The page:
I rebooted the computer. I tried installing software. Same problem. I tried running the Troubleshooter again. It gave the same message. I tried running the Troubleshooter again. It gave the same message. Clearly, the Troubleshooter’s aim is off, so I did another Web search.

There was some advice that I try a clean boot, so I followed the instructions from Microsoft support. First, I should turn off the non-Microsoft services. Nope, there are none. Next, I should turn off all startup items. Nope, there are none. In any case, the clean boot did not make a difference.

What next? It sounds like it’s time to enter the command line. Let’s see … the advice is to type

DISM.exe /Online /Cleanup-image /Scanhealth

Unfortunately, that freezes at 20%. Another quick Web search reveals that lots of other people have the same problem. What to do? What to do?

At this point, here are the plans I came up with.

  • Refresh the thing again.
  • Run the Troubleshooter. There should not be any problems, since I’ve just refreshed the damn thing [11].
  • Install the first set of updates [14].
  • Run the Troubleshooter. Hope that there are not any problems [15].
  • Install the next set of updates.
  • Run the Troubleshooter. Hope that there are not any problems [16].
  • Install the next set of updates and hope that it doesn’t sit there trying to figure out what to do [17].

I’d almost understand the need to do all of this on a machine that had lots of additional software installed [18]. But it makes no sense on a machine that has essentially nothing extra.

Please explain to me again why people use Windows?

[1] Yes, that’s right. The first Mac had 128 kilobytes of memory. It had no hard drive, and only one floppy drive that held 400K disks.

[2] I really don’t remember which we bought. All I remember is that we had different opinions about it.

[3] The campus also had a Vax running Tops-20, which was my primary computer system, and a giant IBM mainframe clone running whatever IBM mainframes ran at the time [4].

[4] All I remember is that I had to learn JCL to use the thing.

[5] Less so these days.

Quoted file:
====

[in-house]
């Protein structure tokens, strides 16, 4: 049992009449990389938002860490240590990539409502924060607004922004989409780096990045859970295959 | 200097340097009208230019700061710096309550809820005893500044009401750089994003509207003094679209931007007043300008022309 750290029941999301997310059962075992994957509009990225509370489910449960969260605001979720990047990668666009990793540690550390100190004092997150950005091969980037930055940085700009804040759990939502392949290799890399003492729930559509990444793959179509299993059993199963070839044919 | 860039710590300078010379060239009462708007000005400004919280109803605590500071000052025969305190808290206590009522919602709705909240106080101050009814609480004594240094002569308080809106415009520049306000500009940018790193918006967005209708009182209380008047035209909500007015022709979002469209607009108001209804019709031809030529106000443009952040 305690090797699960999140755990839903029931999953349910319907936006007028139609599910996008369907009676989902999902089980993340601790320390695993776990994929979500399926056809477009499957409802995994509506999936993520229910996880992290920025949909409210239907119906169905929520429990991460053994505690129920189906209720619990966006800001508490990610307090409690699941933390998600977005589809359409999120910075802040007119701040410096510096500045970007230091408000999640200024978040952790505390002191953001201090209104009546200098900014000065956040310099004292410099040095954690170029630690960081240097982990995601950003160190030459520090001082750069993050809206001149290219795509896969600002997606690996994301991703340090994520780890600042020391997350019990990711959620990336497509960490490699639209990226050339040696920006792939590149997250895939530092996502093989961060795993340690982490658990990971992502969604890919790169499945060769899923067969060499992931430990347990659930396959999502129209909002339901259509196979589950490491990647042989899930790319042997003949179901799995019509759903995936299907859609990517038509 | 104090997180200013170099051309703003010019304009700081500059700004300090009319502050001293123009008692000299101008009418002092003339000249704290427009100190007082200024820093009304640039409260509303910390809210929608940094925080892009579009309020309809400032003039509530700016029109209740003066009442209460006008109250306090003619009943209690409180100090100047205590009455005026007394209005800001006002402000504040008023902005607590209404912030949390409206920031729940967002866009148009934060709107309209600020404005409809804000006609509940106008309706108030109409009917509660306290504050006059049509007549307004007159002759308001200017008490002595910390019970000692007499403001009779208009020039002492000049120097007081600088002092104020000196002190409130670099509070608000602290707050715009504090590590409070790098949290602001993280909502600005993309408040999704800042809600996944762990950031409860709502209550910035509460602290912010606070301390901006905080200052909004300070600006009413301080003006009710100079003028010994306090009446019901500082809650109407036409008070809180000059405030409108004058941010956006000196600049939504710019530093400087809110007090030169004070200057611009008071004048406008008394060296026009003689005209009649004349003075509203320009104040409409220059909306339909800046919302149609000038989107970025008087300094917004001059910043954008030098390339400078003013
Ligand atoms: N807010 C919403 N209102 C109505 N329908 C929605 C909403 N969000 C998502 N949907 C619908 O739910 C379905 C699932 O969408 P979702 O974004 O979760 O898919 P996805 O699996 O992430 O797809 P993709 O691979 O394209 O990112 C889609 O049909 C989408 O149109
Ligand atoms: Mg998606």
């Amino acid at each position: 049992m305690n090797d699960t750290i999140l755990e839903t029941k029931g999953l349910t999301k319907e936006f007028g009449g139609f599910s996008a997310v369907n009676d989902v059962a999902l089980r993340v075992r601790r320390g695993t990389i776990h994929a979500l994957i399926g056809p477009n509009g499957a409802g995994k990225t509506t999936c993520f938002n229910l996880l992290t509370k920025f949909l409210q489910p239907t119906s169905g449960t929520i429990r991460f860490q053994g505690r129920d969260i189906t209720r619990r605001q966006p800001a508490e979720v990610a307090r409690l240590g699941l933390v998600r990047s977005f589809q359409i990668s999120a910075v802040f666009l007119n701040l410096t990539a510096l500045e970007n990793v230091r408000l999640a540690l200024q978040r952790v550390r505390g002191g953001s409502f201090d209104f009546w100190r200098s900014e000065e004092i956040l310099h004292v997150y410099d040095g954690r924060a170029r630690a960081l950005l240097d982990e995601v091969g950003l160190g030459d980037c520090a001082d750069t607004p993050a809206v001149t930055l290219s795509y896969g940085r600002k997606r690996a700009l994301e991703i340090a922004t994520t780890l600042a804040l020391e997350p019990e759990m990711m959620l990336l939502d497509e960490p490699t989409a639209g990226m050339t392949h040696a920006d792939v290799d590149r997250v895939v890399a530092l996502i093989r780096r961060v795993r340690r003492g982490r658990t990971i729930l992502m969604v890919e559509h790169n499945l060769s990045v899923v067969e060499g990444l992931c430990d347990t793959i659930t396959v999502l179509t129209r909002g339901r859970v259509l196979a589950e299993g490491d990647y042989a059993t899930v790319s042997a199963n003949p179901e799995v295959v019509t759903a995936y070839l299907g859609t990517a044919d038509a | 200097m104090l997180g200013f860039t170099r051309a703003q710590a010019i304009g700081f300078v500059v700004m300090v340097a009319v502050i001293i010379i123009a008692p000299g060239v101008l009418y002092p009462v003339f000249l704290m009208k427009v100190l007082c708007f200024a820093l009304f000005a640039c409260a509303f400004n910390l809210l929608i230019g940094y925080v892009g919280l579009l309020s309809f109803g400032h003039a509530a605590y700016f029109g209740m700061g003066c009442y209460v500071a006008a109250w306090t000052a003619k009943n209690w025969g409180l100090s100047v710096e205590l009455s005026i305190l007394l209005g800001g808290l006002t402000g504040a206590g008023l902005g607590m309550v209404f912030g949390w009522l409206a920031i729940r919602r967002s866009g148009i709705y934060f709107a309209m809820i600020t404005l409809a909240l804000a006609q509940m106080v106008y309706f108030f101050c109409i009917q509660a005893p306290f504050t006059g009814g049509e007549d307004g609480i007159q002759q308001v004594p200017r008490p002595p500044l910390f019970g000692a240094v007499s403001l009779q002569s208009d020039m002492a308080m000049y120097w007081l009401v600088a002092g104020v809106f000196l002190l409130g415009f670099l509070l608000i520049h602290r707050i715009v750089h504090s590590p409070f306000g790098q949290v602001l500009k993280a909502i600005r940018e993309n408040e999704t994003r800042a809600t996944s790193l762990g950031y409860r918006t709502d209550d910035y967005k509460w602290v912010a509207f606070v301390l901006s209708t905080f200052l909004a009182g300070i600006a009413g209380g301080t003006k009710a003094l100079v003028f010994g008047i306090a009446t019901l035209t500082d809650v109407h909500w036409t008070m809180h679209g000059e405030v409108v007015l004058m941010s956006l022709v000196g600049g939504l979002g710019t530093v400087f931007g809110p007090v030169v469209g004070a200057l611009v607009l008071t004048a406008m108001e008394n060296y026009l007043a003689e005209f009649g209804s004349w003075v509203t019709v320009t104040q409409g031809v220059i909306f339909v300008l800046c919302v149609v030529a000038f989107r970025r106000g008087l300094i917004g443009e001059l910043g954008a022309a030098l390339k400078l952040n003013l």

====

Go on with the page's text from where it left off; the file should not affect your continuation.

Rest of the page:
[6] Michelle also prefers Macs.

[7] Yes, ilk is a word and not a typo. It means of the same sort.

[8] 2 gigabytes of RAM, about 24 gigabytes of flash storage, around 6.5x10", includes the Office suite.

[9] No, that’s not 30 minutes of updating. That’s 30 minutes of Checking for Updates.

[10] When my Mac has that many updates to install, Apple has generally provided one compound package that includes them all. It seems much more convenient.

[11] I was wrong. There were problems even on a refreshed machines with no updates installed. But at least it let me install software [12].

[12] More precisely, it let me install software before I installed the updates.

[14] This time, it didn’t give me a count.

[15] Of course there were. There were problems before I ran the updates.

[16] You know the answer.

[17] It seemed to take forever. But I left the tablet alone for a few days, and it seems to finally found an update to install.

[18] That’s not really true. Installed software should not interfere with the update process. Installed software should not make it impossible to install other software, except when (a) it is something like a virus protection product that is intended to prevent the installation of certain kinds of software or (b) the software to be installed relies on a newer [19] version of some already installed software.

[19] or older.

Version 1.0 of 2017-07-05.